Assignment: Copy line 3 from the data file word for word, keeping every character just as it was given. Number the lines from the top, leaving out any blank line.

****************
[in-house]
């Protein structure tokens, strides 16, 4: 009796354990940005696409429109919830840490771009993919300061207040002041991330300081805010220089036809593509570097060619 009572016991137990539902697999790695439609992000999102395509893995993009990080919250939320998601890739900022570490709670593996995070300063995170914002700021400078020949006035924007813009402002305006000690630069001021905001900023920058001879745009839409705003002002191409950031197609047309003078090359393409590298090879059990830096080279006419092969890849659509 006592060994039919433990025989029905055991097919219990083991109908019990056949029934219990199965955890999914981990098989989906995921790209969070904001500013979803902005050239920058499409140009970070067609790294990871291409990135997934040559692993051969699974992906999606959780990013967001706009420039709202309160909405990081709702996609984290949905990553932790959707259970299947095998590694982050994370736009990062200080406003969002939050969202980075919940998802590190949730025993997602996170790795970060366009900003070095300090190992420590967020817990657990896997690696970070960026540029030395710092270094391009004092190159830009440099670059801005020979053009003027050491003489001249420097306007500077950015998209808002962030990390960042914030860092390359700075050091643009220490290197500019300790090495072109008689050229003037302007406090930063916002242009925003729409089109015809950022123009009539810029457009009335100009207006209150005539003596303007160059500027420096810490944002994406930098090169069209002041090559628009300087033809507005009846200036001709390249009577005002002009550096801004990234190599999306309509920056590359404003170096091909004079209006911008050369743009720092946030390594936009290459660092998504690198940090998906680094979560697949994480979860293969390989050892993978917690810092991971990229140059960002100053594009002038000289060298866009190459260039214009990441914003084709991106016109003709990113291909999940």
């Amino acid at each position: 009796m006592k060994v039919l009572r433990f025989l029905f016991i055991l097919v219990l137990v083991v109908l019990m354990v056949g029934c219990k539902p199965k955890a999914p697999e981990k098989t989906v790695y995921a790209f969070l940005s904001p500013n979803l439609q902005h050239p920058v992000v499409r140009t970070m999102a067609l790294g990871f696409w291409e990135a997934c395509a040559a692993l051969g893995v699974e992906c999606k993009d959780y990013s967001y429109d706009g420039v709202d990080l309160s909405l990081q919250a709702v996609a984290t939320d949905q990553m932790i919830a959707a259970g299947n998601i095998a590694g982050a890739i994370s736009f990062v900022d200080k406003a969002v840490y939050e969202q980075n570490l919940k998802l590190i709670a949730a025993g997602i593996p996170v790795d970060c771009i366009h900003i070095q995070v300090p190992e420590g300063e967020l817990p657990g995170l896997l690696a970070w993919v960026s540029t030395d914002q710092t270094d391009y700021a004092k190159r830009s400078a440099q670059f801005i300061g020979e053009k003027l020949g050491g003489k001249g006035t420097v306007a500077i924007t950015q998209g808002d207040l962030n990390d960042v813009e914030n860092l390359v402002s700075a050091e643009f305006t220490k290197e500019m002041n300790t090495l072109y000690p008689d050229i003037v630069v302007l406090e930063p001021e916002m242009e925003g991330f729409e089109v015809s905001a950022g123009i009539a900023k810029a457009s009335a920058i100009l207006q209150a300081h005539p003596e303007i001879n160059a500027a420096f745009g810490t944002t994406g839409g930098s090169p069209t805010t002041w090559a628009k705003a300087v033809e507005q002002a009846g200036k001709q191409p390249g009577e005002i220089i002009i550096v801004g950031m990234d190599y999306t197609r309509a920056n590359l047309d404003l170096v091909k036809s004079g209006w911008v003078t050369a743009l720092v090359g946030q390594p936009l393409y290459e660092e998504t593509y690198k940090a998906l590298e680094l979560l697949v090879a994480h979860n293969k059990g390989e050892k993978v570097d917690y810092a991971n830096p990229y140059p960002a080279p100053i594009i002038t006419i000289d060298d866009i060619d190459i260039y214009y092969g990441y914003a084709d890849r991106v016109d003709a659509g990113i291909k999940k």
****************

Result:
């Amino acid at each position: 009796m006592k060994v039919l009572r433990f025989l029905f016991i055991l097919v219990l137990v083991v109908l019990m354990v056949g029934c219990k539902p199965k955890a999914p697999e981990k098989t989906v790695y995921a790209f969070l940005s904001p500013n979803l439609q902005h050239p920058v992000v499409r140009t970070m999102a067609l790294g990871f696409w291409e990135a997934c395509a040559a692993l051969g893995v699974e992906c999606k993009d959780y990013s967001y429109d706009g420039v709202d990080l309160s909405l990081q919250a709702v996609a984290t939320d949905q990553m932790i919830a959707a259970g299947n998601i095998a590694g982050a890739i994370s736009f990062v900022d200080k406003a969002v840490y939050e969202q980075n570490l919940k998802l590190i709670a949730a025993g997602i593996p996170v790795d970060c771009i366009h900003i070095q995070v300090p190992e420590g300063e967020l817990p657990g995170l896997l690696a970070w993919v960026s540029t030395d914002q710092t270094d391009y700021a004092k190159r830009s400078a440099q670059f801005i300061g020979e053009k003027l020949g050491g003489k001249g006035t420097v306007a500077i924007t950015q998209g808002d207040l962030n990390d960042v813009e914030n860092l390359v402002s700075a050091e643009f305006t220490k290197e500019m002041n300790t090495l072109y000690p008689d050229i003037v630069v302007l406090e930063p001021e916002m242009e925003g991330f729409e089109v015809s905001a950022g123009i009539a900023k810029a457009s009335a920058i100009l207006q209150a300081h005539p003596e303007i001879n160059a500027a420096f745009g810490t944002t994406g839409g930098s090169p069209t805010t002041w090559a628009k705003a300087v033809e507005q002002a009846g200036k001709q191409p390249g009577e005002i220089i002009i550096v801004g950031m990234d190599y999306t197609r309509a920056n590359l047309d404003l170096v091909k036809s004079g209006w911008v003078t050369a743009l720092v090359g946030q390594p936009l393409y290459e660092e998504t593509y690198k940090a998906l590298e680094l979560l697949v090879a994480h979860n293969k059990g390989e050892k993978v570097d917690y810092a991971n830096p990229y140059p960002a080279p100053i594009i002038t006419i000289d060298d866009i060619d190459i260039y214009y092969g990441y914003a084709d890849r991106v016109d003709a659509g990113i291909k999940k």